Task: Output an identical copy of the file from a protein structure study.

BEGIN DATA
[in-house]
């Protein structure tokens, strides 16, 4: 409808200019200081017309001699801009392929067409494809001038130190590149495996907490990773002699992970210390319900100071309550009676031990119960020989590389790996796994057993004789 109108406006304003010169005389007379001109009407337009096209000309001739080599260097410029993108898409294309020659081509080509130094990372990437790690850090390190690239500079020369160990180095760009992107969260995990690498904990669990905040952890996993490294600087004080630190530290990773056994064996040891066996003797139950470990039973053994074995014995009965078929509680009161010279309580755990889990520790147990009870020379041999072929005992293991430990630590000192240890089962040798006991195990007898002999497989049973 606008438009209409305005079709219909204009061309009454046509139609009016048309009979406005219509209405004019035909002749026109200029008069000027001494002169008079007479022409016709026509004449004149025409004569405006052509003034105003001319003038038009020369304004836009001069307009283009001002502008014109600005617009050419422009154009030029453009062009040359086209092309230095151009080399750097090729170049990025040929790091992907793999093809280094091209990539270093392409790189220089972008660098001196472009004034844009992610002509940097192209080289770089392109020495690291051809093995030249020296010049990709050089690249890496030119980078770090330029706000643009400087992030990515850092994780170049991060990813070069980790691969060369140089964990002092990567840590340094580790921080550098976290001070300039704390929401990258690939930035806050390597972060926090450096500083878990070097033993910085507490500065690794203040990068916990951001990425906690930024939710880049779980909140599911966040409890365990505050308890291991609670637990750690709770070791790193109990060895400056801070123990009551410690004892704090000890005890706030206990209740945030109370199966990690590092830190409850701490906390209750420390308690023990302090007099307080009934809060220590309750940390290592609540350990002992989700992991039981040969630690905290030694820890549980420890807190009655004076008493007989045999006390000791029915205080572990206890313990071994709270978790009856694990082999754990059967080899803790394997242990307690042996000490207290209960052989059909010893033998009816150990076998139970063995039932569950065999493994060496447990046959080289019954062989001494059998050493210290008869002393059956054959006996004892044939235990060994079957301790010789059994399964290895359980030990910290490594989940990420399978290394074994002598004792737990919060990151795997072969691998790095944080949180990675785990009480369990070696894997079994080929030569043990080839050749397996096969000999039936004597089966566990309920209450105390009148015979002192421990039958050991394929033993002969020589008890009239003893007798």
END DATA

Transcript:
[in-house]
């Protein structure tokens, strides 16, 4: 409808200019200081017309001699801009392929067409494809001038130190590149495996907490990773002699992970210390319900100071309550009676031990119960020989590389790996796994057993004789 109108406006304003010169005389007379001109009407337009096209000309001739080599260097410029993108898409294309020659081509080509130094990372990437790690850090390190690239500079020369160990180095760009992107969260995990690498904990669990905040952890996993490294600087004080630190530290990773056994064996040891066996003797139950470990039973053994074995014995009965078929509680009161010279309580755990889990520790147990009870020379041999072929005992293991430990630590000192240890089962040798006991195990007898002999497989049973 606008438009209409305005079709219909204009061309009454046509139609009016048309009979406005219509209405004019035909002749026109200029008069000027001494002169008079007479022409016709026509004449004149025409004569405006052509003034105003001319003038038009020369304004836009001069307009283009001002502008014109600005617009050419422009154009030029453009062009040359086209092309230095151009080399750097090729170049990025040929790091992907793999093809280094091209990539270093392409790189220089972008660098001196472009004034844009992610002509940097192209080289770089392109020495690291051809093995030249020296010049990709050089690249890496030119980078770090330029706000643009400087992030990515850092994780170049991060990813070069980790691969060369140089964990002092990567840590340094580790921080550098976290001070300039704390929401990258690939930035806050390597972060926090450096500083878990070097033993910085507490500065690794203040990068916990951001990425906690930024939710880049779980909140599911966040409890365990505050308890291991609670637990750690709770070791790193109990060895400056801070123990009551410690004892704090000890005890706030206990209740945030109370199966990690590092830190409850701490906390209750420390308690023990302090007099307080009934809060220590309750940390290592609540350990002992989700992991039981040969630690905290030694820890549980420890807190009655004076008493007989045999006390000791029915205080572990206890313990071994709270978790009856694990082999754990059967080899803790394997242990307690042996000490207290209960052989059909010893033998009816150990076998139970063995039932569950065999493994060496447990046959080289019954062989001494059998050493210290008869002393059956054959006996004892044939235990060994079957301790010789059994399964290895359980030990910290490594989940990420399978290394074994002598004792737990919060990151795997072969691998790095944080949180990675785990009480369990070696894997079994080929030569043990080839050749397996096969000999039936004597089966566990309920209450105390009148015979002192421990039958050991394929033993002969020589008890009239003893007798």